How to fatten up a pig – or – Why Americans are overweight
My family started this school semester by reading the book Charlotte’s Web. It was interesting to me how in almost every meal the Zuckermans fed Wilbur, “skim milk” was a main component.
Yesterday, I had a conversation with a friend about how a pig can get good and fat and be only ingesting skim milk.
Today, I ran a basic internet search using the words “how to fatten up a pig”. Most of the results included advice such as feed corn, grain and skim milk.
It is recommended that most of our diet be grains. And, what’s the first recommendation when we want to lose weight? What is the only milk provided in our children’s schools? What did my family eat and drink growing up (and we were all overweight)? Lowfat dairy products and skim milk.
Our nutritionists have it all wrong. Why are our nation’s children increasingly overweight? Why is there an obesity epidemic? Yes, a sedentary lifestyle plays a part, but we are eating a bunch of grains, and drinking skim milk.
In the past, farmers used to give their leftover skimmed milk to their pigs to fatten them up. What else was the milk good for after you removed the cream for making butter? But with most of our dairy products coming from industrialized dairies, they market the leftover skim and lowfat milk as a health food.
But it hasn’t been working. You need good, healthy fats in your diet to process all the sugar you ingest.
Look at the typical American breakfast (especially in children): Cereal with lowfat or fat-free milk. Maybe some fruit in there. A highly refined carbohydrate with barely any fat or protein. Fat and protein provide longer lasting energy and prevent a sugar crash. No wonder we have no energy in the afternoon, are starving by lunchtime, we’re overweight, and our kids have a hard time paying attention in schools.
Part of it is convenience. Who has time to cook up eggs every morning? Part of it is fear. We’re told fats, especially in cream, bacon, and cheese is bad. But breakfast is the best time to get those healthy fats and lots of protein in.
I feel so much better all day when I fix myself a good breakfast of 2 eggs, scrambled with cream, with bell pepper and cheese mixed in. Oh yeah, with a few slices of bacon. I can go 4+ hours without feeling hungry.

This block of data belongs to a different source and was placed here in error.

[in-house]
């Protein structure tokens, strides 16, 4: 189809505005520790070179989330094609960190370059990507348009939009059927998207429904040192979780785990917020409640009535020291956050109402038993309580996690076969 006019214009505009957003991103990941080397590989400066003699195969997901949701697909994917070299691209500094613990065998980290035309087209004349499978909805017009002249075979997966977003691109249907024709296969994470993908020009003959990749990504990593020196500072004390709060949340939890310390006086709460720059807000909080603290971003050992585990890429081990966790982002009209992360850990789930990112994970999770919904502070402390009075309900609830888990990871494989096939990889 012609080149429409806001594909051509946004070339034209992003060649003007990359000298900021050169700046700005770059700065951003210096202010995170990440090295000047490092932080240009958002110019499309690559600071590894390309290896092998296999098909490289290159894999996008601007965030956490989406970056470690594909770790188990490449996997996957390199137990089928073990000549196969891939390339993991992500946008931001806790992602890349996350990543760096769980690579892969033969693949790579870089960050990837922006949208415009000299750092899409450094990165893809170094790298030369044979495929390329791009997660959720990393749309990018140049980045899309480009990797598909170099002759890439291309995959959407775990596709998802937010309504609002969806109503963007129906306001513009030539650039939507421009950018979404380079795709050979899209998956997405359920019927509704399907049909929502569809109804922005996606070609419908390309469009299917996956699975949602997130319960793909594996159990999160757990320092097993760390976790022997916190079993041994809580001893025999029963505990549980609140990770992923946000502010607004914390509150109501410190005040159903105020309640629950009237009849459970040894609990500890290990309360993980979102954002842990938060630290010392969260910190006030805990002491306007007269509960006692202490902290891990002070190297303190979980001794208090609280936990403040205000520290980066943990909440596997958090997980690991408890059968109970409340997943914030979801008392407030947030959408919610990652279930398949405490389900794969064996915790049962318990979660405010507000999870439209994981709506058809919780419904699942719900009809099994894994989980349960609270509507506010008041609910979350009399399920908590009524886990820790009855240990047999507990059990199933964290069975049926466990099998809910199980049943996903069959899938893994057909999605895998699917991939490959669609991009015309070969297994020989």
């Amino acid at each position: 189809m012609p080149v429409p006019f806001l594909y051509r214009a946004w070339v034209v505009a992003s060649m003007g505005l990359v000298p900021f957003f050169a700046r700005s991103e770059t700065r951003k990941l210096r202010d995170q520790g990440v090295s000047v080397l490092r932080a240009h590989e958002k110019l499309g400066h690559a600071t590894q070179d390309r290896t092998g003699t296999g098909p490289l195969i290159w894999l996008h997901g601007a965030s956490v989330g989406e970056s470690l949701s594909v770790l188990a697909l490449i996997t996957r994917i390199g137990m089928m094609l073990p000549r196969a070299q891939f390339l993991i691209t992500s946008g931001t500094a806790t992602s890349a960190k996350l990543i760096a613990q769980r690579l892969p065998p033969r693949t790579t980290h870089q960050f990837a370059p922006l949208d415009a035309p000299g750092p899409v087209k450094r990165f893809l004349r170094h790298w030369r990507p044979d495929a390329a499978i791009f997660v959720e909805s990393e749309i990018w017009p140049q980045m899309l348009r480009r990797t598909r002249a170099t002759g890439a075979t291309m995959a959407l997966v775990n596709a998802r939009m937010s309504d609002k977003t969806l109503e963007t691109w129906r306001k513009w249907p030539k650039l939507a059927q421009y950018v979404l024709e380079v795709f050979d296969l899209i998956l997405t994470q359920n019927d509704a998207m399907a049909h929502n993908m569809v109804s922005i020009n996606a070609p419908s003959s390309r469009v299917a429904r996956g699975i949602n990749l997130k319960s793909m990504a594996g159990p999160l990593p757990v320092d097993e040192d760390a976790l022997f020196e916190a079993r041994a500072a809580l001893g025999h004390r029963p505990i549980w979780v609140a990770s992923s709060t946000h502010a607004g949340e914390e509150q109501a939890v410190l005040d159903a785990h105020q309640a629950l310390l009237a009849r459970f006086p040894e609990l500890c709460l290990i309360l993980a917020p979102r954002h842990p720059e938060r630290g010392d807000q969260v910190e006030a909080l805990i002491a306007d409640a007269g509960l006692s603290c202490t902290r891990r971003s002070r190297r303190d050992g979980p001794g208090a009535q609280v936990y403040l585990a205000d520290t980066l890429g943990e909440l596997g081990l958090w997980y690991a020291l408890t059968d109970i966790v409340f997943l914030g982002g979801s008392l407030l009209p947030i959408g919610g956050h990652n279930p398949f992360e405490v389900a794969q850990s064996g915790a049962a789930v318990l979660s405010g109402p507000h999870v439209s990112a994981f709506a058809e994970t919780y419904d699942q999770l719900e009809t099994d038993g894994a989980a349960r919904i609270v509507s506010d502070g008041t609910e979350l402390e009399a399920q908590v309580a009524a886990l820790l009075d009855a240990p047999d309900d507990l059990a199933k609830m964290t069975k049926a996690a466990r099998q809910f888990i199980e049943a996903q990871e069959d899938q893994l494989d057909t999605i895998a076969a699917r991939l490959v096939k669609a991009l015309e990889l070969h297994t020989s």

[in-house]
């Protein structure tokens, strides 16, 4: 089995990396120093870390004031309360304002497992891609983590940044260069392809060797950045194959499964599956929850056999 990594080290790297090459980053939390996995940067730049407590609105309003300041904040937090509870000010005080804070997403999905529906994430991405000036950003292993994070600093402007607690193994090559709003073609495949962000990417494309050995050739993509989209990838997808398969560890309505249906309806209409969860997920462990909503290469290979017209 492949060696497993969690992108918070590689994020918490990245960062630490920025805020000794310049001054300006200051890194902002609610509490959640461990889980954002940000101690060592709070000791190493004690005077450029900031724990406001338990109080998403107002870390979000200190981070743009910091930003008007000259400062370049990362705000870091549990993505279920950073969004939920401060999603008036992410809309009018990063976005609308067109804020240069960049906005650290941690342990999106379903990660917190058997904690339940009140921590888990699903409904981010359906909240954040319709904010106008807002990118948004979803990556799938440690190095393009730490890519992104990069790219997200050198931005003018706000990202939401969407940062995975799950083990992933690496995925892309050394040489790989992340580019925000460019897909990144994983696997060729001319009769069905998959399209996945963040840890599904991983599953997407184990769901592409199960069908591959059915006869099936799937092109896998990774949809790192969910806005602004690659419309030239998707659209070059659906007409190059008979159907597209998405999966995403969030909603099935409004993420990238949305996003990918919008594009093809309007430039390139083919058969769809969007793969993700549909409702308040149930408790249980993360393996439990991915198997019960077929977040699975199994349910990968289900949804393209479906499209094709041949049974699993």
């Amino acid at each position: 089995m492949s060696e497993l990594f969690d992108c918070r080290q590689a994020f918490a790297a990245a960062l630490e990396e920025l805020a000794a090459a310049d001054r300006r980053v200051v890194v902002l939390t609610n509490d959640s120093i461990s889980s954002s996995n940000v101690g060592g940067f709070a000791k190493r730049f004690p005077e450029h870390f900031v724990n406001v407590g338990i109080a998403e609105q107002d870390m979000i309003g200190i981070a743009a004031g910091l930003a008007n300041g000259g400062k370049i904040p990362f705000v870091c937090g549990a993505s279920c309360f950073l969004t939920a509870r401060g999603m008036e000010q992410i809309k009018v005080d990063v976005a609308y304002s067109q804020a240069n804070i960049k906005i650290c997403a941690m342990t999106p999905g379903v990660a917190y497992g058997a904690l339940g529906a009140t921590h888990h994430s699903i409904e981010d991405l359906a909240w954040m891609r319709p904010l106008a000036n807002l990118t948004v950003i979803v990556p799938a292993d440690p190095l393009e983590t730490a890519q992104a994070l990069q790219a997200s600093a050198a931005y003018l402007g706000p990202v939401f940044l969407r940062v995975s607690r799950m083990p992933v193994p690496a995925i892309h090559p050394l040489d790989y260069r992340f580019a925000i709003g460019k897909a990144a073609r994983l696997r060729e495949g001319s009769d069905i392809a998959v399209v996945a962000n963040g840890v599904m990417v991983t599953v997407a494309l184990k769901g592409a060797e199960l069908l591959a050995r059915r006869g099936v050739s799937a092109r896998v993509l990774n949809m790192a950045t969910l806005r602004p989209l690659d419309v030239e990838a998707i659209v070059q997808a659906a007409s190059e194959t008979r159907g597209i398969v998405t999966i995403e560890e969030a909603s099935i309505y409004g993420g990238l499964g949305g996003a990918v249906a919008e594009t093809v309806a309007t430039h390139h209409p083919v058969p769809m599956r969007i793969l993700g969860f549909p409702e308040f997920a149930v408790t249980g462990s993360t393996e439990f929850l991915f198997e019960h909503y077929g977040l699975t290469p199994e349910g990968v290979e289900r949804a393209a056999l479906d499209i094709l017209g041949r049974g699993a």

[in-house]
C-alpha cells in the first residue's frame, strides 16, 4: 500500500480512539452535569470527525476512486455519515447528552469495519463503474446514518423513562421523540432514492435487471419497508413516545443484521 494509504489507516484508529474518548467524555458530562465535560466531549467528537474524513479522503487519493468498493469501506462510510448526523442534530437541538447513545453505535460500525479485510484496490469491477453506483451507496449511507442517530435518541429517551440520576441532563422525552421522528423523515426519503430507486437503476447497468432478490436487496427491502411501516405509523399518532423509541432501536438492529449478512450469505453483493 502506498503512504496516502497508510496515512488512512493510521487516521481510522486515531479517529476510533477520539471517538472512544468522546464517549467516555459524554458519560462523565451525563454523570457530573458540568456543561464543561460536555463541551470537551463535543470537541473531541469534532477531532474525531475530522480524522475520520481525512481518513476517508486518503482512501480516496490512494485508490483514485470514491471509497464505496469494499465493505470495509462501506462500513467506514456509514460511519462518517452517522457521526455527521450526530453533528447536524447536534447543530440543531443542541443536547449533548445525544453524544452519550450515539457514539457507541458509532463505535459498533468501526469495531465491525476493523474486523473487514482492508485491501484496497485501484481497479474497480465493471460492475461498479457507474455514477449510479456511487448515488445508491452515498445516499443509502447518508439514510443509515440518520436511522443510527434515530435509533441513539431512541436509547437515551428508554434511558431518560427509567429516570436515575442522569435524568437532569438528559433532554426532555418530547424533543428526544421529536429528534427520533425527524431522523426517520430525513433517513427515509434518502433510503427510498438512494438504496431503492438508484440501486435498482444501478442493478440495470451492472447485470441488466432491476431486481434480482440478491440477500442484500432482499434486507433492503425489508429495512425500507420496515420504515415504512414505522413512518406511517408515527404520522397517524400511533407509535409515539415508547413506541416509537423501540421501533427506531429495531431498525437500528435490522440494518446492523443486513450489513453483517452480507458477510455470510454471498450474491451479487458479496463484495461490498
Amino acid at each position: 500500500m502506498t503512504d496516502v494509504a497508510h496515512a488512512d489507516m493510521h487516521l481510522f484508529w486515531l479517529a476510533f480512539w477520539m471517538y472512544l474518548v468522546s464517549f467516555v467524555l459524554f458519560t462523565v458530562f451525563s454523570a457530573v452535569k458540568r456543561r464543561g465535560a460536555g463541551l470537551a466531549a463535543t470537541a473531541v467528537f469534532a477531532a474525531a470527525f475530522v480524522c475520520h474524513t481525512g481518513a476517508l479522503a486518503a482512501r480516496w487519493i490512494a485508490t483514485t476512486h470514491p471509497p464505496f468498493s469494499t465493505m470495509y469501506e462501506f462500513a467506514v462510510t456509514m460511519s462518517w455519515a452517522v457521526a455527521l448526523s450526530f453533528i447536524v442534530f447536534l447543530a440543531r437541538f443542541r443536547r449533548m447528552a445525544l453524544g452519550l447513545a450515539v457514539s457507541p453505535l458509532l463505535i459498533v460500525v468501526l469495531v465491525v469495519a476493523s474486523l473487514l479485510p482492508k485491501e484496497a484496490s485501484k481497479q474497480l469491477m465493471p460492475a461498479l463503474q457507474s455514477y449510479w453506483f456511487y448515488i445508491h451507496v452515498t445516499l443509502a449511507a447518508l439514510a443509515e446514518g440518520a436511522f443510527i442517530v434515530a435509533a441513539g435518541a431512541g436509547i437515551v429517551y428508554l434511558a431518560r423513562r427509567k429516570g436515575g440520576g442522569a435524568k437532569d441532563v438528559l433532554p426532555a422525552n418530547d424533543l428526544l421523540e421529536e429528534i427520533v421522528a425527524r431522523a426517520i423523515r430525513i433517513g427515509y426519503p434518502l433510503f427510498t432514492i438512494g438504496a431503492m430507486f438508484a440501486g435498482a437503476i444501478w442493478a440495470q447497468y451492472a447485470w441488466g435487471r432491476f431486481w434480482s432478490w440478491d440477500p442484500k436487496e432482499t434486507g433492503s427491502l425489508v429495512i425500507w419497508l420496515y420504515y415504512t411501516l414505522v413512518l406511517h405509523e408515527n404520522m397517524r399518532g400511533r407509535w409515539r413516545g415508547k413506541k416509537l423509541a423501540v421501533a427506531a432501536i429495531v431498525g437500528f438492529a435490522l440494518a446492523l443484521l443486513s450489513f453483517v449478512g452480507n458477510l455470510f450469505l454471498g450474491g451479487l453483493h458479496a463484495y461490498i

But I admit it, I need a convenience breakfast with 3 kids. So what did I eat for breakfast this morning? Cereal with milk. And it’s 10:30 and I’m hungry already. At least now I’ll go and grab an apple or banana or something. I don’t want to admit what I would have gone to a few years go.
That’s another side effect of not eating a good, balanced breakfast: The mid-morning hunger. If you’re at work, you’ll head to the vending machine and get some chips or something. If you’re grocery shopping, the cookies and the ice cream are looking especially good.
So, stop the crazy cycle! Start your day with some good, healthy fats and protein! Don’t be scared. Fats from real food sources are good for you. And get some protein in every meal for sustained energy. If you prefer smoothies in the morning, hide some spinach or kale in there (there’s more protein in many vegetables than in meat!)
Give your family the best possible start to their day (and I’ll admit, I’m horrible at this). Cook up some eggs, heat up some bacon, cut up some cheese, hide some veggies in a smoothie. Provide some lasting energy so that there’s no unnecessary energy crash, bad cravings, poor moods, and weight gain due to an overload of carbs and poor nutritional content.
It’s really hard, I know. And I don’t have time to make a cute lunch every day, but if I’m introducing something new, it is worth the time and energy to make the meal more fun. I still struggle with this myself, but I can see the results in my kids thriving, enjoying healthy food, and finally having more good days than bad (though we still have a lot of bad days). I love feeling healthier, having more lasting energy, and finally seeing some results in healthy weight loss (though it doesn’t happen as quick as I’d like).
I’m just happy I’m no longer feeding my family the “how to fatten up a pig” diet.